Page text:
On March 21, 2007, the day before trial was scheduled to begin, defendant filed a motion in limine seeking to exclude any income generated by the Trusts as an asset for alimony and child support purposes. In an order dated April 4, the judge denied the motion without prejudice to defendant renewing her objection at trial. A second order dated the same day provided that the Trusts were "designated parties" to the action, and ordered plaintiff to file a third-party complaint against the Trusts. On April 12, plaintiff filed an amended complaint naming the Trusts as third-party defendants. The Trusts filed an answer on May 23.
On July 20, the Trusts moved to dismiss the complaint against them but the judge denied the application without prejudice. The Trusts renewed their motion when the trial commenced on August 6 and sought an adjournment for discovery. The judge denied both applications. Thereafter, the Trusts participated throughout the trial.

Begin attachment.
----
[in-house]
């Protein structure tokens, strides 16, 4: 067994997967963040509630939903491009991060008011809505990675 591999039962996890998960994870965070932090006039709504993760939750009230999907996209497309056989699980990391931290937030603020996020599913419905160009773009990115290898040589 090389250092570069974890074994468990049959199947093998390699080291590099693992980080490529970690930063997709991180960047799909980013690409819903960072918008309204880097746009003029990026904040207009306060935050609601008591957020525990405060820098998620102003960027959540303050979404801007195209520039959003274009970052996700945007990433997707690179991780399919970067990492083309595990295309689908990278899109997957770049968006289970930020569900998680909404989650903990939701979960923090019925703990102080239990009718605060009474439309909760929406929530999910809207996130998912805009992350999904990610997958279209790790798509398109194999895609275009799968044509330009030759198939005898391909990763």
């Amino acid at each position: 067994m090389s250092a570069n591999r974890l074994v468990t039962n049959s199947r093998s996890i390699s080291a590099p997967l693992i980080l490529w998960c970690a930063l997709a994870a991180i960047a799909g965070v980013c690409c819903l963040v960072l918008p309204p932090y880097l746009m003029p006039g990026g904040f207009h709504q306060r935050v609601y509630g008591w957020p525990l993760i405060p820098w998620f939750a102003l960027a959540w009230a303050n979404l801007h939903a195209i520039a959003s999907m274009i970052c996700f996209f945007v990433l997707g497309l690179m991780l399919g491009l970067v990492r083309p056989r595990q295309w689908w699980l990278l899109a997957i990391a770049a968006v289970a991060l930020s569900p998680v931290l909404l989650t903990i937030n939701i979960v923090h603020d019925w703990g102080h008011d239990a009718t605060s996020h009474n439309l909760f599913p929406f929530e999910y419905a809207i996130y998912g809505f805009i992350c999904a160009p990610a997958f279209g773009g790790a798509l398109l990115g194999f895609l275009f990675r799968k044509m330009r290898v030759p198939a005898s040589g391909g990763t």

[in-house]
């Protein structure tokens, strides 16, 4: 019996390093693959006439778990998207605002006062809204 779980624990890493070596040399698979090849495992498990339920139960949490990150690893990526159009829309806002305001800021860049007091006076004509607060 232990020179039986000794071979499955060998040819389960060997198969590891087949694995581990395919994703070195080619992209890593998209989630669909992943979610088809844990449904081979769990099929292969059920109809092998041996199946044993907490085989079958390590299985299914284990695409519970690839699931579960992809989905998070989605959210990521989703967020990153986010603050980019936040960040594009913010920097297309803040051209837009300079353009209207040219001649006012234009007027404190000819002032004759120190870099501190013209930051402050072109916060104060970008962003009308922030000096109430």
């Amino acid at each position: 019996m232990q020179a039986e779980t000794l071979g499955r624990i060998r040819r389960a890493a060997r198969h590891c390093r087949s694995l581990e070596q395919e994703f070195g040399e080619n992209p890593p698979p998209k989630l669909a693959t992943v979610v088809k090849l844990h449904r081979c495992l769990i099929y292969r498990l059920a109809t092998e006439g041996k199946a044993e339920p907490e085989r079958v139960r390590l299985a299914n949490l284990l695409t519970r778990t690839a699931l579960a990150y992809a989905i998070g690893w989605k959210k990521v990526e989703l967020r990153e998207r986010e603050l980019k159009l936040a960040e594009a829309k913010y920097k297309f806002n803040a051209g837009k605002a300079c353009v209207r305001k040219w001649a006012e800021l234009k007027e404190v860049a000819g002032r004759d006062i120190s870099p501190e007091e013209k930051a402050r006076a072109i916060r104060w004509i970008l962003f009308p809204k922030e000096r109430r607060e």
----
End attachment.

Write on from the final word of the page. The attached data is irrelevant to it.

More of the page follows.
On December 20, the judge issued his written opinion following trial. He noted that "[a]limony orders are based upon actual income, potential to generate income, as well as imputation of income." The judge further observed that "[d]ivorcing spouses have a fiduciary duty toward each other[,]" and that defendant "ha[d] a fiduciary duty to pursue her option to seek income under the terms of the [WTT]. Upon her failure to do so, income should be properly imputable to her under the theory of fiduciary duties arising from the marriage." The judge further found that defendant's "reluctance or failure to pursue income from the [WTT] constitute[d] unreasonable action on her part and a breach of fairness in her fiduciary duty." As a result, he reasoned that income from the WTT was "treatable as income to [defendant], under the statutory criteria, in order for the [c]court to determine a fair amount of alimony to be paid by [plaintiff]."
The judge further reasoned that "[u]nder certain circumstances," he "ha[d] the authority to compel a distribution of income to [defendant]," stating that "[w]here a trustee acts outside the bounds of reasonable judgment, the court will interfere with the administration of a trust." The judge offered the following analysis: